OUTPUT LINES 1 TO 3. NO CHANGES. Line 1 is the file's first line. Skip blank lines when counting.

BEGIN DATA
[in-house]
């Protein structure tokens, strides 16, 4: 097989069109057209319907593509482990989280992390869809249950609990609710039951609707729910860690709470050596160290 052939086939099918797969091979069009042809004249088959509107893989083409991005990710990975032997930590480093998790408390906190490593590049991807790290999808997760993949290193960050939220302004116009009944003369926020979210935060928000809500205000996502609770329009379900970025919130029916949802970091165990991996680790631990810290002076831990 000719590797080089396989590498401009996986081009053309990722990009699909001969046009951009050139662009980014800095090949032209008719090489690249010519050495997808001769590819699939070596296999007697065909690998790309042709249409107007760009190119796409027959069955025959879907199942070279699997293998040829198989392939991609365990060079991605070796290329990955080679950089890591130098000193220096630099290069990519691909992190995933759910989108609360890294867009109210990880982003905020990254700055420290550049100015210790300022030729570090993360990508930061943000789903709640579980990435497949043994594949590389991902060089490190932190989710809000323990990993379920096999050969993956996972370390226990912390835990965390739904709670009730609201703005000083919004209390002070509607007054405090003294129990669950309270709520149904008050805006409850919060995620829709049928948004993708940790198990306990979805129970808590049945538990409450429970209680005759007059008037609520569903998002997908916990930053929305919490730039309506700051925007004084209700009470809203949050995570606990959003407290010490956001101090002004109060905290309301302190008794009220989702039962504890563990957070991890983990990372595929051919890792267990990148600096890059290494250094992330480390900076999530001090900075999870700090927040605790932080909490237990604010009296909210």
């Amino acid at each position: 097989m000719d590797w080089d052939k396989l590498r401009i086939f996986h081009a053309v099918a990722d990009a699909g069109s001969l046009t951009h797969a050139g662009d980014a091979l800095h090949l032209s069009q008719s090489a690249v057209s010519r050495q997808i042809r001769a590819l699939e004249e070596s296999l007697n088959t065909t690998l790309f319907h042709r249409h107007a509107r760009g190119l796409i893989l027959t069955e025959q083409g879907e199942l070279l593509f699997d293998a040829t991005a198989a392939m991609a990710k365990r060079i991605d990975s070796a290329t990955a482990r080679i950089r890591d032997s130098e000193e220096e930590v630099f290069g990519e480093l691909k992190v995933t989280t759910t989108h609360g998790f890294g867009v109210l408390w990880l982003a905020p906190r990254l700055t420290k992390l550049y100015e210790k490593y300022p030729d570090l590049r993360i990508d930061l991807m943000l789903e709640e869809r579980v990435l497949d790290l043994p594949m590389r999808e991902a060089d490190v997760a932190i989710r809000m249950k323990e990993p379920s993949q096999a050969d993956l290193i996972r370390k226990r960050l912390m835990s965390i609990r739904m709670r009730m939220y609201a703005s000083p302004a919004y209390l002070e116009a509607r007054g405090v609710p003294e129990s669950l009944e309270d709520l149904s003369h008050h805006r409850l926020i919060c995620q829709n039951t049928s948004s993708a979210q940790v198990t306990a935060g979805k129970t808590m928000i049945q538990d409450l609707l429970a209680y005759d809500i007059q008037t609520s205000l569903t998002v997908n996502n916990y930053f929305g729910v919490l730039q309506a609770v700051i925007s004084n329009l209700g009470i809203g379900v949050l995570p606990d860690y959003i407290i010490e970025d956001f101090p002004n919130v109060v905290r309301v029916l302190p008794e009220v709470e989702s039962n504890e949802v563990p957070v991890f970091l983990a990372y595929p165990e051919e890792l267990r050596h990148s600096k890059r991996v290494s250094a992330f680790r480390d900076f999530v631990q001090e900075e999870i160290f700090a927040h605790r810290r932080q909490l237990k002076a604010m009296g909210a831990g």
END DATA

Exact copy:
[in-house]
């Protein structure tokens, strides 16, 4: 097989069109057209319907593509482990989280992390869809249950609990609710039951609707729910860690709470050596160290 052939086939099918797969091979069009042809004249088959509107893989083409991005990710990975032997930590480093998790408390906190490593590049991807790290999808997760993949290193960050939220302004116009009944003369926020979210935060928000809500205000996502609770329009379900970025919130029916949802970091165990991996680790631990810290002076831990 000719590797080089396989590498401009996986081009053309990722990009699909001969046009951009050139662009980014800095090949032209008719090489690249010519050495997808001769590819699939070596296999007697065909690998790309042709249409107007760009190119796409027959069955025959879907199942070279699997293998040829198989392939991609365990060079991605070796290329990955080679950089890591130098000193220096630099290069990519691909992190995933759910989108609360890294867009109210990880982003905020990254700055420290550049100015210790300022030729570090993360990508930061943000789903709640579980990435497949043994594949590389991902060089490190932190989710809000323990990993379920096999050969993956996972370390226990912390835990965390739904709670009730609201703005000083919004209390002070509607007054405090003294129990669950309270709520149904008050805006409850919060995620829709049928948004993708940790198990306990979805129970808590049945538990409450429970209680005759007059008037609520569903998002997908916990930053929305919490730039309506700051925007004084209700009470809203949050995570606990959003407290010490956001101090002004109060905290309301302190008794009220989702039962504890563990957070991890983990990372595929051919890792267990990148600096890059290494250094992330480390900076999530001090900075999870700090927040605790932080909490237990604010009296909210």
């Amino acid at each position: 097989m000719d590797w080089d052939k396989l590498r401009i086939f996986h081009a053309v099918a990722d990009a699909g069109s001969l046009t951009h797969a050139g662009d980014a091979l800095h090949l032209s069009q008719s090489a690249v057209s010519r050495q997808i042809r001769a590819l699939e004249e070596s296999l007697n088959t065909t690998l790309f319907h042709r249409h107007a509107r760009g190119l796409i893989l027959t069955e025959q083409g879907e199942l070279l593509f699997d293998a040829t991005a198989a392939m991609a990710k365990r060079i991605d990975s070796a290329t990955a482990r080679i950089r890591d032997s130098e000193e220096e930590v630099f290069g990519e480093l691909k992190v995933t989280t759910t989108h609360g998790f890294g867009v109210l408390w990880l982003a905020p906190r990254l700055t420290k992390l550049y100015e210790k490593y300022p030729d570090l590049r993360i990508d930061l991807m943000l789903e709640e869809r579980v990435l497949d790290l043994p594949m590389r999808e991902a060089d490190v997760a932190i989710r809000m249950k323990e990993p379920s993949q096999a050969d993956l290193i996972r370390k226990r960050l912390m835990s965390i609990r739904m709670r009730m939220y609201a703005s000083p302004a919004y209390l002070e116009a509607r007054g405090v609710p003294e129990s669950l009944e309270d709520l149904s003369h008050h805006r409850l926020i919060c995620q829709n039951t049928s948004s993708a979210q940790v198990t306990a935060g979805k129970t808590m928000i049945q538990d409450l609707l429970a209680y005759d809500i007059q008037t609520s205000l569903t998002v997908n996502n916990y930053f929305g729910v919490l730039q309506a609770v700051i925007s004084n329009l209700g009470i809203g379900v949050l995570p606990d860690y959003i407290i010490e970025d956001f101090p002004n919130v109060v905290r309301v029916l302190p008794e009220v709470e989702s039962n504890e949802v563990p957070v991890f970091l983990a990372y595929p165990e051919e890792l267990r050596h990148s600096k890059r991996v290494s250094a992330f680790r480390d900076f999530v631990q001090e900075e999870i160290f700090a927040h605790r810290r932080q909490l237990k002076a604010m009296g909210a831990g």